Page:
The Nuclear Regulatory Commission has completed the first phase in the design certification application (DCA) process for NuScale Power’s small modular reactor (SMR).
There are another five phases in the design certification process, but NuScale says the first phase is the most rigorous and now expects the NRC to complete the certification process by September 2020.
- NuScale also said the Department of Energy’s Office of Nuclear Energy has awarded the company $40 million in cost-sharing financial assistance under a federal grant program that supports early stage research and development to promote U.S. energy independence, grid resiliency, national security and clean baseload power.
SMRs provide one of the small rays of hope for nuclear energy in the wake of the abandonment of V.C. Summer nuclear project in South Carolina by South Carolina Electric & Gas and Santee Cooper.
Summer, along with the Vogtle nuclear project under construction in Georgia by Southern Co. and its partners, were the first nuclear projects to break ground in about 30 years. But they were bedeviled by the some of the same problems that plagued previous nuclear projects: missed deadlines and cost overruns.
In contrast, SMR technology holds the potential for lower capital costs because modular components and factory production can potentially reduce construction costs and time. Proponents also cite the simplicity of design of SMRs, their enhanced safety features, and their flexibility in terms of siting, sizing, and end-use applications.
NuScale says that because of the simple design of its reactors, the NRC issued far fewer requests for additional information compared to other design certification applications.
NuScale’s design simplifies the safety measures required to avoid a meltdown, using a passive design that relies on a natural flow of water. SMRs also do not have to rely on the grid for power to run controls. That lessens the regulatory burden, as well as operating costs.
The NRC has engaged in varying degrees of pre-application activities with several designers of light water reactor SMRs over the past several years, but has received a design certification application from only NuScale. The NRC’s criterion for “small” is 300 MW or less.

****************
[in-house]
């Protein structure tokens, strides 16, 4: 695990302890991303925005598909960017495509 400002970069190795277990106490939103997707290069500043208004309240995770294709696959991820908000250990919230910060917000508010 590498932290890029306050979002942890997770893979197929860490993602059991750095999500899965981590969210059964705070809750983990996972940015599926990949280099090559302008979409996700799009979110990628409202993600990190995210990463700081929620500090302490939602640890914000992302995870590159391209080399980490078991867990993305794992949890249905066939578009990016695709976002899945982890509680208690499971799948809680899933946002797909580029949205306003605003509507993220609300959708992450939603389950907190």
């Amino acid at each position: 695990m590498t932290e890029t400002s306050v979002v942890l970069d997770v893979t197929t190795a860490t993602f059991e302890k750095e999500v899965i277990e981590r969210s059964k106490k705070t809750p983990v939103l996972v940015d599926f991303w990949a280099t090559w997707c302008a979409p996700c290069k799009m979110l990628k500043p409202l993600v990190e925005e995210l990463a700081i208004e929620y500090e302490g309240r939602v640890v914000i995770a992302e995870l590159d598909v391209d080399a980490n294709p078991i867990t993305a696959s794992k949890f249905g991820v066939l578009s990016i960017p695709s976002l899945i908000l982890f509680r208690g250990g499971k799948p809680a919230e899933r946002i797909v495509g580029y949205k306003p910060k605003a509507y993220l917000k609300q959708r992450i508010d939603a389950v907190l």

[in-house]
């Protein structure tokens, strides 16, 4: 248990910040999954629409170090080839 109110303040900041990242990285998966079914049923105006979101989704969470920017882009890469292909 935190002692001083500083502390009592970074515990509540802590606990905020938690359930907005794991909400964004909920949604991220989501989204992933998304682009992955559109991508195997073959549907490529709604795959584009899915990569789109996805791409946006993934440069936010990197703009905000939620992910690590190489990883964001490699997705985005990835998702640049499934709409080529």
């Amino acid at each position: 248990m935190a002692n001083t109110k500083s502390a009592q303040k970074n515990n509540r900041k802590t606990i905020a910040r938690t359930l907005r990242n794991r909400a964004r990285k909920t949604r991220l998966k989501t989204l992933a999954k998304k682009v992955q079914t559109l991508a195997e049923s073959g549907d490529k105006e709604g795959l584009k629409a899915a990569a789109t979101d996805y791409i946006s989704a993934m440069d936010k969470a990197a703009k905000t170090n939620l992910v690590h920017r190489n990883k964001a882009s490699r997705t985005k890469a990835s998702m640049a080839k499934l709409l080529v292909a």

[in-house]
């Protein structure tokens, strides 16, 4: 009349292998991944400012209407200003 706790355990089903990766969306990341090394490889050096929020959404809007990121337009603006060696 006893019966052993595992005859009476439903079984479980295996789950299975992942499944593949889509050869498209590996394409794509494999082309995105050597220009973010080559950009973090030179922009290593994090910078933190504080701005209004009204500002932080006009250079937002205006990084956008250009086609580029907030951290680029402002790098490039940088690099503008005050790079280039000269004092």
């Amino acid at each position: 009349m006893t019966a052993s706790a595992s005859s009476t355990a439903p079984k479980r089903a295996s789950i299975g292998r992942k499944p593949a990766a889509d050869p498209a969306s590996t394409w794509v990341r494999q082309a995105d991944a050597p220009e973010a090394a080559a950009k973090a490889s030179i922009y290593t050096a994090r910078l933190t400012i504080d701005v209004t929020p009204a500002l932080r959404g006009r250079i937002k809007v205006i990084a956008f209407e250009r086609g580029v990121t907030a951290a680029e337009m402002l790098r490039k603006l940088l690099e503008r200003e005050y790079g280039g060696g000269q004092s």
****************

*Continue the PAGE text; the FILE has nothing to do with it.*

Another contender in the light water SMR space is a partnership of Holtec International and GE Hitachi Nuclear Energy that has applied to the NRC for a pre-application certification for their SMR-160 SMR.
The Nuclear Energy Institute counts 12 companies engaged in developing SMRs, the trade group said during a media roundtable on the technology last month.
Overall, however, SMRs face a “challenging” environment, Dean Murphy a principal at The Brattle Group told Utility Dive via email. Wholesale power prices, fueled by cheap natural gas, are very low in most of the U.S., meaning “the bar for any nuclear project is a high one."
But if SMRs’ costs can be driven down by assembly-line-style manufacturing, they could have shorter lead times than a conventional nuclear project, reducing uncertainty as to whether the project will be needed by the time it is complete. Their smaller size would also make SMRs easier to finance and “not such a bet-the-farm proposition for whoever is footing the bill," Murphy wrote.
Cost estimates vary due to the variety of technologies in development, but nuclear experts put the cost of a SMR like NuScale’s in the ballpark of $2,500/kW, more than twice the cost of a new gas-fired project.
Because of their smaller size, SMRs are “probably losing some economies of scale,” Nuclear Energy Institute spokesman Matthew Wald told Utility Dive, but they stand to gain some operational advantages over larger nuclear plants.
The modular design of SMRs better enables the builders to size projects to match demand. And SMRs are being designed to operate flexibly, which would make them more valuable and adaptable on a grid with rising levels of intermittent resources such as wind and solar power.
For now, NuScale appears to be leading the SMR field. The company is working with Utah Associated Municipal Power Systems (UAMPS) for its first SMR project, a 12-module plant in Idaho slated for operation by the mid-2020s. NuScale and its partners would need to secure a combined operating and construction license from the NRC for the project.
The timeline for approval of that 600 MW project is June of 2023, Jackie Coombs, a spokesperson for UAMPS told Utility Dive via email. The SMR plant is expected to cost $4.2 billion to build and will be financed with low-cost, short-term bank loans that can be refinanced with long-term tax-exempt municipal bonds at the completion of the development and the commencement of construction, Coombs said.